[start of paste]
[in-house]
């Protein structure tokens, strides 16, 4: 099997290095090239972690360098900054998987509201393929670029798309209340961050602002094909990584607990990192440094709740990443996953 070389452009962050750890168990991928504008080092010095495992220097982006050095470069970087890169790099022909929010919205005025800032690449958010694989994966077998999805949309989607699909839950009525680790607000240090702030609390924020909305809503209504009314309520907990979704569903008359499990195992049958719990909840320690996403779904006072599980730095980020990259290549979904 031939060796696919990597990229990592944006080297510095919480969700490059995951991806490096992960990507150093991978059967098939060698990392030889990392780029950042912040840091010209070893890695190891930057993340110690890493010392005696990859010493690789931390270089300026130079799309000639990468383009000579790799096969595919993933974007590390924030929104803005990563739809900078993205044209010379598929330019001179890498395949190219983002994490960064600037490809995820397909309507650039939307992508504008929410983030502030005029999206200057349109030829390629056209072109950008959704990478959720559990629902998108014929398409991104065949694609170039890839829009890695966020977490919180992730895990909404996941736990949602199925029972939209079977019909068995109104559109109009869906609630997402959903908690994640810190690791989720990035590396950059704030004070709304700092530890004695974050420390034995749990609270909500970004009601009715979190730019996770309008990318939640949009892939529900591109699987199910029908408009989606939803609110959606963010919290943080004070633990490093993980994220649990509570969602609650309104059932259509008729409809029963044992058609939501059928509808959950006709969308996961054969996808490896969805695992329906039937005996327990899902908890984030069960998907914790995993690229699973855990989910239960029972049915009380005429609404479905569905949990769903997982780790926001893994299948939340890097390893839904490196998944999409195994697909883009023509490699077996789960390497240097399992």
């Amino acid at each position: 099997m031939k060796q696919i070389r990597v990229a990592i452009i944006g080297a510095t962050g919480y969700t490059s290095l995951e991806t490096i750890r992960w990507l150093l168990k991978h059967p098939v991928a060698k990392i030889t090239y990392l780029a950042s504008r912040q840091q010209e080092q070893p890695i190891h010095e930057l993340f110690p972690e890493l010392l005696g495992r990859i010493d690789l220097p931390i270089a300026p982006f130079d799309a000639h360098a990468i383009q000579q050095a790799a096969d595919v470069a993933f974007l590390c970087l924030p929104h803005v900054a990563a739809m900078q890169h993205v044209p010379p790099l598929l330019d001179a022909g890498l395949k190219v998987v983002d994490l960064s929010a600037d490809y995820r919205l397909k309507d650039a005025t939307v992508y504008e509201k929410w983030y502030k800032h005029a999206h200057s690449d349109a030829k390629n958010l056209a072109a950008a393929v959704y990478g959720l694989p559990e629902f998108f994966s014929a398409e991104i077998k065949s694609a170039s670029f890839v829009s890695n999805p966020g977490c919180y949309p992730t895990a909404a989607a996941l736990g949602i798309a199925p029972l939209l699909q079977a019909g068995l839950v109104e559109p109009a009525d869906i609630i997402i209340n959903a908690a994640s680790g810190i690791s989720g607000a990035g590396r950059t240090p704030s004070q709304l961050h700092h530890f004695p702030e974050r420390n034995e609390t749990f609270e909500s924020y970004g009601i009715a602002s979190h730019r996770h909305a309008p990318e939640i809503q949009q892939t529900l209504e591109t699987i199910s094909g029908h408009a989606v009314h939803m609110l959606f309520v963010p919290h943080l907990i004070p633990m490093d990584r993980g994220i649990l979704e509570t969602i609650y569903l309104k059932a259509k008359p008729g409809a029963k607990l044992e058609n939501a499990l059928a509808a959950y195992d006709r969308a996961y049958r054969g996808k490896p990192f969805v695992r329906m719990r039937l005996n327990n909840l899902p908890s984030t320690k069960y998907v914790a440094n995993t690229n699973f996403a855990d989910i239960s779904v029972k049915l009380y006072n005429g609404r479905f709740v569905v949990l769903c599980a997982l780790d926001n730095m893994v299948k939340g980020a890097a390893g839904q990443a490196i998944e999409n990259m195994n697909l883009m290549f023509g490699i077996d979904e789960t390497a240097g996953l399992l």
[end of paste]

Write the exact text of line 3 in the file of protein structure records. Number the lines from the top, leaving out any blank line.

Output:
């Amino acid at each position: 099997m031939k060796q696919i070389r990597v990229a990592i452009i944006g080297a510095t962050g919480y969700t490059s290095l995951e991806t490096i750890r992960w990507l150093l168990k991978h059967p098939v991928a060698k990392i030889t090239y990392l780029a950042s504008r912040q840091q010209e080092q070893p890695i190891h010095e930057l993340f110690p972690e890493l010392l005696g495992r990859i010493d690789l220097p931390i270089a300026p982006f130079d799309a000639h360098a990468i383009q000579q050095a790799a096969d595919v470069a993933f974007l590390c970087l924030p929104h803005v900054a990563a739809m900078q890169h993205v044209p010379p790099l598929l330019d001179a022909g890498l395949k190219v998987v983002d994490l960064s929010a600037d490809y995820r919205l397909k309507d650039a005025t939307v992508y504008e509201k929410w983030y502030k800032h005029a999206h200057s690449d349109a030829k390629n958010l056209a072109a950008a393929v959704y990478g959720l694989p559990e629902f998108f994966s014929a398409e991104i077998k065949s694609a170039s670029f890839v829009s890695n999805p966020g977490c919180y949309p992730t895990a909404a989607a996941l736990g949602i798309a199925p029972l939209l699909q079977a019909g068995l839950v109104e559109p109009a009525d869906i609630i997402i209340n959903a908690a994640s680790g810190i690791s989720g607000a990035g590396r950059t240090p704030s004070q709304l961050h700092h530890f004695p702030e974050r420390n034995e609390t749990f609270e909500s924020y970004g009601i009715a602002s979190h730019r996770h909305a309008p990318e939640i809503q949009q892939t529900l209504e591109t699987i199910s094909g029908h408009a989606v009314h939803m609110l959606f309520v963010p919290h943080l907990i004070p633990m490093d990584r993980g994220i649990l979704e509570t969602i609650y569903l309104k059932a259509k008359p008729g409809a029963k607990l044992e058609n939501a499990l059928a509808a959950y195992d006709r969308a996961y049958r054969g996808k490896p990192f969805v695992r329906m719990r039937l005996n327990n909840l899902p908890s984030t320690k069960y998907v914790a440094n995993t690229n699973f996403a855990d989910i239960s779904v029972k049915l009380y006072n005429g609404r479905f709740v569905v949990l769903c599980a997982l780790d926001n730095m893994v299948k939340g980020a890097a390893g839904q990443a490196i998944e999409n990259m195994n697909l883009m290549f023509g490699i077996d979904e789960t390497a240097g996953l399992l």